Monster Hunter is not off to a great start. China recently decided to pull the film from theaters after a scene surfaced that depicted a casually racist joke about Asian people. Now, the studio has promised to remove the scene globally, and some of the cast and crew are struggling to explain what happened.
Late last week, Niko Partners senior analyst Daniel Ahmad tweeted out a pirated clip from Monster Hunter (the video has been removed for copyright infringement), calling into question the choice to have actor Jin Au-Yeung (also known as rapper MC Jin) make a reference to a World War II-era chant targeting people of Chinese and Japanese descent. The reveal sparked outrage in China, with theaters there pulling the film and the video game Monster Hunter World getting bombarded with negative reviews on Steam.
In a statement to io9, Constantin Film apologized for the scene’s inclusion and vowed to remove it. “Constantin Film sincerely apologizes to Chinese audiences for a line of dialogue contained in an early scene of Monster Hunter. There was absolutely no intent to discriminate, insult or otherwise offend anyone of Chinese heritage. Constantin Film has listened to the concerns expressed by Chinese audiences and removed the line that has led to this inadvertent misunderstanding.”
Director Paul W.S. Anderson echoed the sentiment, along with stars Jin Au-Yeung and Milla Jovovich. In a video on Instagram, Jin apologized for the joke (which Jovovich said in a comment was “improvised”) and added that he chose to address the ensuing controversy because he’s spent the past few decades “using my platform to embrace and be a positive voice for my community.” In a reply to the video, Jovovich said he had nothing to apologize for and that the cast and crew should’ve done their “due diligence” before the scene ended up onscreen. Both actors, along with Anderson (in a statement to Deadline), insisted that the joke was unintentional and that the film is supposed to be about unity.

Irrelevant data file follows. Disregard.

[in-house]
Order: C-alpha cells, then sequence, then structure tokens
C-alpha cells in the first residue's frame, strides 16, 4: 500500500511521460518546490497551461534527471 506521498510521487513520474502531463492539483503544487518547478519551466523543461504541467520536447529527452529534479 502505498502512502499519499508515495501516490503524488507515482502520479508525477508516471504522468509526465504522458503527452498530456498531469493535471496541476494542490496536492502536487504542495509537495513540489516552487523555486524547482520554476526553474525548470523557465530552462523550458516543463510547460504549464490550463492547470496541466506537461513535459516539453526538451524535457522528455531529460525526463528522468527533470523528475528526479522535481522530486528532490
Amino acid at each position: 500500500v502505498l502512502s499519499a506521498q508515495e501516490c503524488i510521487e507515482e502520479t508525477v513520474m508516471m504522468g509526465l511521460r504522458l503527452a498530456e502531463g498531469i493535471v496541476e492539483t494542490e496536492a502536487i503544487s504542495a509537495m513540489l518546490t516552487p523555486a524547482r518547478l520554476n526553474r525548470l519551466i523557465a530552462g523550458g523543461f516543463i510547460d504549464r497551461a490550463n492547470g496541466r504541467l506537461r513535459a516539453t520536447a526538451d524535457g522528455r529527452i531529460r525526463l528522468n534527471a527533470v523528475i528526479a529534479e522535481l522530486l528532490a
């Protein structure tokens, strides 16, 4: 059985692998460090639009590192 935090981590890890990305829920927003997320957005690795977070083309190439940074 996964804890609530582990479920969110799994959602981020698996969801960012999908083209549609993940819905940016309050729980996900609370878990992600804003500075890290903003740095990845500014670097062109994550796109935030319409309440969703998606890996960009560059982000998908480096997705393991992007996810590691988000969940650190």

Here’s Anderson’s statement in full: “I am absolutely devastated that a line from our movie, Monster Hunter, has offended some audience members in China. I apologize for any anxiety or upset that this line and its interpretation caused. Monster Hunter was made as fun entertainment and I am mortified that anything within it has caused unintentional offense. We have respectfully removed the line from the movie. It was never our intention to send a message of discrimination or disrespect to anyone. To the contrary — at its heart our movie is about unity.”
The scene in question has been removed from all screenings, including in the United States. However, there’s no word whether China is going to bring the film back to theaters. Monster Hunter is set to come out in U.S. theaters on December 18, recently moved up from December 25. As of now, Monster Hunter will only be available in theaters, despite the novel coronavirus pandemic that’s quickly spiraling out of control in the U.S.
Update December 8, 1:15pm ET: This post has been updated with the new release date.
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